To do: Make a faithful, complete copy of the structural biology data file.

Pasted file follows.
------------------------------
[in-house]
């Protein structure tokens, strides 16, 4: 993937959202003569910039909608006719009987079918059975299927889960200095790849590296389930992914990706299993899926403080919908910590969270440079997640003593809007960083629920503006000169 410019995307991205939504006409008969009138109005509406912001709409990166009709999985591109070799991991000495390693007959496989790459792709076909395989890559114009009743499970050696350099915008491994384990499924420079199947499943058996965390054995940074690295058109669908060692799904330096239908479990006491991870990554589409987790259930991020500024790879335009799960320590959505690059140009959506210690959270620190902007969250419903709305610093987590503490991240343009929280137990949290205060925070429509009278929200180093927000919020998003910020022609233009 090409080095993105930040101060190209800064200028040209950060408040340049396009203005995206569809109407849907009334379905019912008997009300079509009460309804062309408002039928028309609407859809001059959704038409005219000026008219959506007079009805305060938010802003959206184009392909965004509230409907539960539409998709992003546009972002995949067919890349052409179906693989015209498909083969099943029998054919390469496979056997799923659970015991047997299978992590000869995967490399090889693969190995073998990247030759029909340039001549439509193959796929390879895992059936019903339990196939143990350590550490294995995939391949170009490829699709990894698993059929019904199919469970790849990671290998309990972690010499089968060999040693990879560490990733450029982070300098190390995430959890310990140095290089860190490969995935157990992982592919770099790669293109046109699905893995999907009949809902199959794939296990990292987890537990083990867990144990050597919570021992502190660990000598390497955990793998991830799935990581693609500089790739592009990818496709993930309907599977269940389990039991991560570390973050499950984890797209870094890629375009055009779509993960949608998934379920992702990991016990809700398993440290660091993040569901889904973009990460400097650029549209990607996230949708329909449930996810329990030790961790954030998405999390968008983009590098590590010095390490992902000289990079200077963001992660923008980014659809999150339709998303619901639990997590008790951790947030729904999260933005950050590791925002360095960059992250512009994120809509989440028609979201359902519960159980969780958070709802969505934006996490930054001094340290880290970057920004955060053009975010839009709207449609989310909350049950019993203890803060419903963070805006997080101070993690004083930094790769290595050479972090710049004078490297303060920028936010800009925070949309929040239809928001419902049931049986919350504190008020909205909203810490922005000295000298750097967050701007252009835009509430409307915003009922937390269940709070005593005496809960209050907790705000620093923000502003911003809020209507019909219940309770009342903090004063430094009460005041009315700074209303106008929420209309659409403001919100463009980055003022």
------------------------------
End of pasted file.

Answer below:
[in-house]
């Protein structure tokens, strides 16, 4: 993937959202003569910039909608006719009987079918059975299927889960200095790849590296389930992914990706299993899926403080919908910590969270440079997640003593809007960083629920503006000169 410019995307991205939504006409008969009138109005509406912001709409990166009709999985591109070799991991000495390693007959496989790459792709076909395989890559114009009743499970050696350099915008491994384990499924420079199947499943058996965390054995940074690295058109669908060692799904330096239908479990006491991870990554589409987790259930991020500024790879335009799960320590959505690059140009959506210690959270620190902007969250419903709305610093987590503490991240343009929280137990949290205060925070429509009278929200180093927000919020998003910020022609233009 090409080095993105930040101060190209800064200028040209950060408040340049396009203005995206569809109407849907009334379905019912008997009300079509009460309804062309408002039928028309609407859809001059959704038409005219000026008219959506007079009805305060938010802003959206184009392909965004509230409907539960539409998709992003546009972002995949067919890349052409179906693989015209498909083969099943029998054919390469496979056997799923659970015991047997299978992590000869995967490399090889693969190995073998990247030759029909340039001549439509193959796929390879895992059936019903339990196939143990350590550490294995995939391949170009490829699709990894698993059929019904199919469970790849990671290998309990972690010499089968060999040693990879560490990733450029982070300098190390995430959890310990140095290089860190490969995935157990992982592919770099790669293109046109699905893995999907009949809902199959794939296990990292987890537990083990867990144990050597919570021992502190660990000598390497955990793998991830799935990581693609500089790739592009990818496709993930309907599977269940389990039991991560570390973050499950984890797209870094890629375009055009779509993960949608998934379920992702990991016990809700398993440290660091993040569901889904973009990460400097650029549209990607996230949708329909449930996810329990030790961790954030998405999390968008983009590098590590010095390490992902000289990079200077963001992660923008980014659809999150339709998303619901639990997590008790951790947030729904999260933005950050590791925002360095960059992250512009994120809509989440028609979201359902519960159980969780958070709802969505934006996490930054001094340290880290970057920004955060053009975010839009709207449609989310909350049950019993203890803060419903963070805006997080101070993690004083930094790769290595050479972090710049004078490297303060920028936010800009925070949309929040239809928001419902049931049986919350504190008020909205909203810490922005000295000298750097967050701007252009835009509430409307915003009922937390269940709070005593005496809960209050907790705000620093923000502003911003809020209507019909219940309770009342903090004063430094009460005041009315700074209303106008929420209309659409403001919100463009980055003022």